“Raghu does know first hand what it’s like to be a student in the program, so he has a lot of empathy,” says James Timm, who is in the third academic block. “And it’s clear in this business block that he’s got a really incredible depth of context within the business world that only adds to this program. We have some really dynamic speakers and lecturers and teachers that he’s bringing to the program.”
Three years ago, Timm became the chief strategy officer and executive vice president for the Tennessee Performing Arts Center in Nashville, which is pioneering a path for the arts to make true social impact on the community it serves, he says. “I really needed to hone my skills on leadership,” Timm says, and he wanted to get a background in educational theory, which drew him to the program.
Annie McKee, former CLO program director, taught the first academic course Timm took, on leadership. “It was transformative, I would say life-changing to have taken that block with her,” he says. “I remember going home to my family afterwards and saying that I’ve been changed forever.”
Timm says the course “provided me with tools for self-analysis to understand what it means to be a leader who leads from empathy” and “the vocabulary and the frameworks to think about leadership to really make impact on an organization.”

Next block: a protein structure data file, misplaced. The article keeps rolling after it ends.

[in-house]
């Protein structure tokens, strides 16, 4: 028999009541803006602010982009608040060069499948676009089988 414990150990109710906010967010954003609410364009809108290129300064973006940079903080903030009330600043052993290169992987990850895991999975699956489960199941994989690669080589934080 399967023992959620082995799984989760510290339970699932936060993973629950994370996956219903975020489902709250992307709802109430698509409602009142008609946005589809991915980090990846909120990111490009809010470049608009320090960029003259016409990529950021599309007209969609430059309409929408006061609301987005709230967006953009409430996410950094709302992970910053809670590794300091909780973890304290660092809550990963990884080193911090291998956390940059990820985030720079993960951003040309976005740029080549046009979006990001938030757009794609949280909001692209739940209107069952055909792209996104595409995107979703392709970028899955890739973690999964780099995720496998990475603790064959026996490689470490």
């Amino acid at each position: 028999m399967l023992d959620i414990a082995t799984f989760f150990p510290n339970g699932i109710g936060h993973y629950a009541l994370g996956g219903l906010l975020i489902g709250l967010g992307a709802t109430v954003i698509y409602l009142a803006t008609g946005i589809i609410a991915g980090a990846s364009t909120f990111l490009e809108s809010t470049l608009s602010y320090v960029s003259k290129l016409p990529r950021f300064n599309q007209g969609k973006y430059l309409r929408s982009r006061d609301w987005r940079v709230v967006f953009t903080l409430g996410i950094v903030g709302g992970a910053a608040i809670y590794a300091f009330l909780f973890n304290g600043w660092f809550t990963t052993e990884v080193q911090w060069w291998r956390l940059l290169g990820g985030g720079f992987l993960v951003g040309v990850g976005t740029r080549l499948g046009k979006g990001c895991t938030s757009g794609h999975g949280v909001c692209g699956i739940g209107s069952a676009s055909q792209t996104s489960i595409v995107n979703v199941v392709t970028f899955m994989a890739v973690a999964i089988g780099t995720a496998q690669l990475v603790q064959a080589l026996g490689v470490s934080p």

He says he wants to research how “the arts really impact civic structure” for his dissertation. He also wants to explore how to be an “artful leader” in arts management.
“I’ve got the opportunity to get a doctorate and then start to contribute to the literature and start to be the artful leader and start to make impact on civic structure through my journey,” Timm says.
The program is designed “to draw the best faculty and the best practitioners” to offer “depth as a researcher and scholar but breadth as a practitioner,” says Krishnamoorthy. “It doesn’t only allow you to solve problems, but it allows you to really understand the problems in depth.”
Bruce Zou, from China, enrolled in the CLO program last year because he wanted to make a career change. He founded a startup, Shanghai Glocal Consulting, and is managing director. He advises multinational companies in China on manufacturing automobile-related products, including electric vehicle batteries, in the United States. Zou wants to examine how workforce development initiatives in local U.S. communities can help attract foreign direct investments by Chinese companies.
“I thought with all the experiences, networks, and partnership the program could enable me and prepare me, and with this knowledge I can better advise my clients,” says Zou, who also completed his master’s in public administration from Penn’s Fels Institute of Government in 2019. “And I have always wanted to teach later in my life. And maybe write a book at some point.”
Krishnamoorthy says CLO program participants “come out of the program having gone through a personal and professional transformation guided by world-class experts and supported by high-caliber peers.” That has been true for Mackey, even before he earns the degree.
In the fourth of the five academic blocks, Mackey decided to leave Amazon in October to focus on his own consulting company focused on diversity, equity, and inclusion and on other possible job opportunities.
“This program really helped me reconsider what I’m doing and is, frankly, giving me more courage to really step out,” he says. “It has helped me get some clarity on ‘if you’re going do this, do this.’”